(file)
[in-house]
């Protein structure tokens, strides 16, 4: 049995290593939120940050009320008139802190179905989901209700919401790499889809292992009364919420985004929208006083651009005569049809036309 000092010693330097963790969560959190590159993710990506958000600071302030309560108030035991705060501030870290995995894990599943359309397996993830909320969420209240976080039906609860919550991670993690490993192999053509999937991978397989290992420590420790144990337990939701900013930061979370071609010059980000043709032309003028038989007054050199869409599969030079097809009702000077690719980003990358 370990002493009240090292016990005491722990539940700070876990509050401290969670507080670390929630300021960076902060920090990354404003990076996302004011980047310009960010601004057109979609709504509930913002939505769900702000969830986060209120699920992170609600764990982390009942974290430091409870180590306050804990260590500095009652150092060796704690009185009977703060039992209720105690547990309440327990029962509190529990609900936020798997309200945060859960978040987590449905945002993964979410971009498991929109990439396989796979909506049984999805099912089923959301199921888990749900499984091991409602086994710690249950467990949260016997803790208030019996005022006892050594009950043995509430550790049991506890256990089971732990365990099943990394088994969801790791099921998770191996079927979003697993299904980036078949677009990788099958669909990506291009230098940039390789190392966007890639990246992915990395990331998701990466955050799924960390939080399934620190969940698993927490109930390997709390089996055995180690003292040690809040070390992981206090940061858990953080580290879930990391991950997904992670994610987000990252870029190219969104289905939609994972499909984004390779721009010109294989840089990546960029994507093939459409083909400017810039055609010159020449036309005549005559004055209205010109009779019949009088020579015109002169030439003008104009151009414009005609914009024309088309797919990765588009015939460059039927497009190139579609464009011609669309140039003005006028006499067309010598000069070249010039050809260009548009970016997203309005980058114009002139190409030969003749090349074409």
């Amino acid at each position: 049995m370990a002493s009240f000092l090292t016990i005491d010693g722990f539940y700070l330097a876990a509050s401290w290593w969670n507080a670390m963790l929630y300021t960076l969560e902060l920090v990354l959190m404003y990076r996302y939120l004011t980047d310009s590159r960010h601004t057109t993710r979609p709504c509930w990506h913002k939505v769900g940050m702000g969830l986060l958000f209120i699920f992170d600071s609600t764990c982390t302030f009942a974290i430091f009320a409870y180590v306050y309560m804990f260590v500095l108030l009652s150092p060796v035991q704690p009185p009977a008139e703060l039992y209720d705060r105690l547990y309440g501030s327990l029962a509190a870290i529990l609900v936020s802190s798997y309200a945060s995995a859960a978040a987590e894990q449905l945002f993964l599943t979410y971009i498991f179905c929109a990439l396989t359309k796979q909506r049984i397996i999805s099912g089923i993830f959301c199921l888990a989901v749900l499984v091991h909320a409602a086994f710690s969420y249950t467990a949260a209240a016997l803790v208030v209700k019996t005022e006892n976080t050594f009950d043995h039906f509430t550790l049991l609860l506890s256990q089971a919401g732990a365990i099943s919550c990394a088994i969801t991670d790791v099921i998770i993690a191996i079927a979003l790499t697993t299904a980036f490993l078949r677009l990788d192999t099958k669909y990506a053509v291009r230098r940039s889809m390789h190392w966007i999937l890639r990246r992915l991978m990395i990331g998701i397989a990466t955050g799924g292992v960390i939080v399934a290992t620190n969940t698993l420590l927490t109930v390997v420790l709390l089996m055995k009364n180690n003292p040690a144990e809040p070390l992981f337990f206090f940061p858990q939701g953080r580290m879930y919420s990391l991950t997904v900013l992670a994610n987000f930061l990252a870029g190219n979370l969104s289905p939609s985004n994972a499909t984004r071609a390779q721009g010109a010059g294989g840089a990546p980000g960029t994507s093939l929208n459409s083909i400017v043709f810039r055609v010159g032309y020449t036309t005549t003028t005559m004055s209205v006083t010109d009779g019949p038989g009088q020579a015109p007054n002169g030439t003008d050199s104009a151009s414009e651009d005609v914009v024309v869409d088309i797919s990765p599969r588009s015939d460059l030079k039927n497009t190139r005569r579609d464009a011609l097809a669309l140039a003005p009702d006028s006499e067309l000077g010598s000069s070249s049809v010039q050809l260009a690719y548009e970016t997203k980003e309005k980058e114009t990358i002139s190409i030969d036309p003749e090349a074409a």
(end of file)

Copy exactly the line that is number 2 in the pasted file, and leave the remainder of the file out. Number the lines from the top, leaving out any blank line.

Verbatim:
């Protein structure tokens, strides 16, 4: 049995290593939120940050009320008139802190179905989901209700919401790499889809292992009364919420985004929208006083651009005569049809036309 000092010693330097963790969560959190590159993710990506958000600071302030309560108030035991705060501030870290995995894990599943359309397996993830909320969420209240976080039906609860919550991670993690490993192999053509999937991978397989290992420590420790144990337990939701900013930061979370071609010059980000043709032309003028038989007054050199869409599969030079097809009702000077690719980003990358 370990002493009240090292016990005491722990539940700070876990509050401290969670507080670390929630300021960076902060920090990354404003990076996302004011980047310009960010601004057109979609709504509930913002939505769900702000969830986060209120699920992170609600764990982390009942974290430091409870180590306050804990260590500095009652150092060796704690009185009977703060039992209720105690547990309440327990029962509190529990609900936020798997309200945060859960978040987590449905945002993964979410971009498991929109990439396989796979909506049984999805099912089923959301199921888990749900499984091991409602086994710690249950467990949260016997803790208030019996005022006892050594009950043995509430550790049991506890256990089971732990365990099943990394088994969801790791099921998770191996079927979003697993299904980036078949677009990788099958669909990506291009230098940039390789190392966007890639990246992915990395990331998701990466955050799924960390939080399934620190969940698993927490109930390997709390089996055995180690003292040690809040070390992981206090940061858990953080580290879930990391991950997904992670994610987000990252870029190219969104289905939609994972499909984004390779721009010109294989840089990546960029994507093939459409083909400017810039055609010159020449036309005549005559004055209205010109009779019949009088020579015109002169030439003008104009151009414009005609914009024309088309797919990765588009015939460059039927497009190139579609464009011609669309140039003005006028006499067309010598000069070249010039050809260009548009970016997203309005980058114009002139190409030969003749090349074409």